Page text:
The Delisting: Confectionery ranges trimmed by under pressure UK supermarkets, says IRI

Candy castaway: Big UK retailers simplify ranges to compete with discounters

Major UK supermarkets are trimming the number of confectionery SKUs as competition from discounters forces them to simplify ranges, according to research by IRI.

Fruit sugar confectionery lines were cut by 15% for the four weeks from 12 September 2015 compared to last year and chocolate confectionery ranges were clipped by 7%.

All products category ranges within UK supermarkets from food to household items dropped 4.9% over this period, IRI’s analysis found.

Discounter competition

“What’s happened is the major supermarkets have hit a crisis,” Martin Wood, head of strategic insight – retail at IRI UK, told ConfectioneryNews.

“The discounters have increased their market share and they’ve really hit big supermarkets. The convenience stores have also upped their game and you also have more internet purchases.”

He said big UK supermarkets had chosen to simplify ranges to remain competitive.

Tesco and Morrisons simplify

Wood said Morrisons and Tesco were leading the charge in cutting SKUs. In January this year Tesco said it would cut the range of products in its supermarkets by 30%.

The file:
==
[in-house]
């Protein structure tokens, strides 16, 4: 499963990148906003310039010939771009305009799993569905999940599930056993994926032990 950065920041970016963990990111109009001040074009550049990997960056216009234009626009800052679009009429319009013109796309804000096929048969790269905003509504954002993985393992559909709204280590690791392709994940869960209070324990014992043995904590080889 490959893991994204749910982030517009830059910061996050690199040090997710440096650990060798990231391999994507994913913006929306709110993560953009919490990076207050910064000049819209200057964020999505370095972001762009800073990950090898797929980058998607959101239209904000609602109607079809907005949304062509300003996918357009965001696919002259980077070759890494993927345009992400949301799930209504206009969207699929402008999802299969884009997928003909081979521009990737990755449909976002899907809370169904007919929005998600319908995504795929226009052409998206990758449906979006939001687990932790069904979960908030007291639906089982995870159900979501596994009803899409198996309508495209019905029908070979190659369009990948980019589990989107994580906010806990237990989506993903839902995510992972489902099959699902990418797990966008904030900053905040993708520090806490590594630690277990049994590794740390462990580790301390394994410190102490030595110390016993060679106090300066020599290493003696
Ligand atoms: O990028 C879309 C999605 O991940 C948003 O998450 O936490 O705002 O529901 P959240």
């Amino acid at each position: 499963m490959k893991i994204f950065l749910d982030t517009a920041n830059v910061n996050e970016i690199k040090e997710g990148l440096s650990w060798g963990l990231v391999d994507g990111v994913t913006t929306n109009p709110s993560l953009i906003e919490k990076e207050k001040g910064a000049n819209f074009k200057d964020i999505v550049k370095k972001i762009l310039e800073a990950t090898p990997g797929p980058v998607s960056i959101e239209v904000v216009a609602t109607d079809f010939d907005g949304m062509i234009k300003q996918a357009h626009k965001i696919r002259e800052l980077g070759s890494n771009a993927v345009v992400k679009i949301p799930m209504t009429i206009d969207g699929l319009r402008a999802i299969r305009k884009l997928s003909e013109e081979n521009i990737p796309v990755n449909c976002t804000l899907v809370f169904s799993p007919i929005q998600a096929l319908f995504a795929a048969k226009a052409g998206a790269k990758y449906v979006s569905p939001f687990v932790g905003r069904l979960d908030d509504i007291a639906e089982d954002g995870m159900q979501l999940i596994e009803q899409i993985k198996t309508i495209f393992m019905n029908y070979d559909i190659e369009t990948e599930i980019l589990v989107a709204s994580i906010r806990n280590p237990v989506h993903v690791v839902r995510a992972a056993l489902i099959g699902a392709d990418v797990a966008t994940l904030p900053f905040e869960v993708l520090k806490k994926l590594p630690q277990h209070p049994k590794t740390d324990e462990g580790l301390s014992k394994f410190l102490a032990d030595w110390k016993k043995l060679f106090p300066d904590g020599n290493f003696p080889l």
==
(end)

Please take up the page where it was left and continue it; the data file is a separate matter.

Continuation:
“People are sometimes happier with a simplified offer without having to make many decisions,” said Wood.

He said that large confectionery assortments were particularly badly affected due to the proliferation of stand-up pouches on the market, which require a larger shelf-space.

In many cases retailers are reducing pack size options for confectionery products, said Wood.

Bad news for smaller players?

The analyst said that while manufacturers were wise to have as much stock and SKUs as possible, they could work with retail customers for recommendations to cut their portfolio.

He added that the big UK supermarkets were keen to follow the discount retailer model and limit their supplier base, which could mean smaller confectioners lose out.

IRI’s research was limited to the UK market, but Wood warned discounters were gaining market share globally. However, he said the top four UK supermarkets commanded a large market share, so the effects could be more pronounced than in other developed markets.

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